This is why I gave up on the GP4000 - I lost 3 newish tires to sidewall cuts. I ride with 4 seasons now. I agree with others that they aren't as smooth-rolling as the GP4000, but I get fewer flats. And flats from sidewall cuts aren't always fixable on the road, though boots help. 4 Seasons are more responsive than Gatorskins but almost as good for flat protection and for wet grip.
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Old 08-27-17, 07:16 PM
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had both. for me the GP4S had terrible puncture resistance. Never am I going back to those again. Probably just bad luck. But the GP4000SII ride noticeably smoother and roll better.
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Old 08-27-17, 08:41 PM
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While they are supple roll so smoothly, the GP 4 season have been a nightmare for me. I actually switched out my S works Turbo cotton (0 flats in two seasons) for the supposedly reliable GP (which are a B#$^% to put on, BTW) and "boom" two flats within the first 100 miles. I'll swap back on the Turbo cottons, but once they wear out I'm giving tubeless a try.
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Old 08-28-17, 07:43 AM
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Originally Posted by SylvainG
Care to expand on that? I've never had a slid with mine in the rain. I have 700x28.
I hit some wet RR tracks in Wisconsin.. exactly like you're supposed to and those things flew out from under me like they were on casters... and believe me, I've ridden over wet tracks before without a single worry on my Maxxis Re-Fuse. Guess this is what I get for not sticking with my go-to rubber.
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Old 08-28-17, 09:53 AM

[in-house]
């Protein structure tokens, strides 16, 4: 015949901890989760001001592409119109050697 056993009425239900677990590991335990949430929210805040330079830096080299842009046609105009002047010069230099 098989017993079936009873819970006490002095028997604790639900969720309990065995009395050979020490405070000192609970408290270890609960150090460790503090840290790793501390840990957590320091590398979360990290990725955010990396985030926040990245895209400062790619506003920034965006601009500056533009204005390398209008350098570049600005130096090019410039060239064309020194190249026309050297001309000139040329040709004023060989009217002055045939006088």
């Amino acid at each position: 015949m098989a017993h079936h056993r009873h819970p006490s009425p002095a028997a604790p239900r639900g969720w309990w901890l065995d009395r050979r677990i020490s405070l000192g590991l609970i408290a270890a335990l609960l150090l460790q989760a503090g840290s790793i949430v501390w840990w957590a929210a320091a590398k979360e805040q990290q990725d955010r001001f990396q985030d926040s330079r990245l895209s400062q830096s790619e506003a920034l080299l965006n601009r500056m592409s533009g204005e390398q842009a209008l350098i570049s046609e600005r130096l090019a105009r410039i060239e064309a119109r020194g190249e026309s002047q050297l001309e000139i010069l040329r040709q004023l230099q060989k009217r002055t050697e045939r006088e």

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This thread is exactly what I was looking for. I've been waiting for the stock tires on my Giant Defy to wear out so that I can replace them. And just as I was about to start shopping around got a puncture flat. In either case, based on what I read in this thread and other reviews I am going with GP4000 SII. I was planning on replacing with the same size tires I currently have on my bike (700x25). But then I read the review below and it sounds like they are saying that the 28mm tires are better. Maybe its my tire noobness here - but I don't really get it. Should I be shopping for 28mm instead of 25mm?

Review: Continental Grand Prix 4000s II 28mm tyres | road.cc
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Old 08-28-17, 09:58 AM
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Originally Posted by klepto1
This thread is exactly what I was looking for. I've been waiting for the stock tires on my Giant Defy to wear out so that I can replace them. And just as I was about to start shopping around got a puncture flat. In either case, based on what I read in this thread and other reviews I am going with GP4000 SII. I was planning on replacing with the same size tires I currently have on my bike (700x25). But then I read the review below and it sounds like they are saying that the 28mm tires are better. Maybe its my tire noobness here - but I don't really get it. Should I be shopping for 28mm instead of 25mm?

Review: Continental Grand Prix 4000s II 28mm tyres | road.cc
I ride the 2012 Defy Advanced with Conti GP4000 in 25mm and LOVE them. On newer wider rims (not sure what the 2014 Defy came with) 28mm could be a good choice but if you have old school wide rims I'd stay with 25mm personally.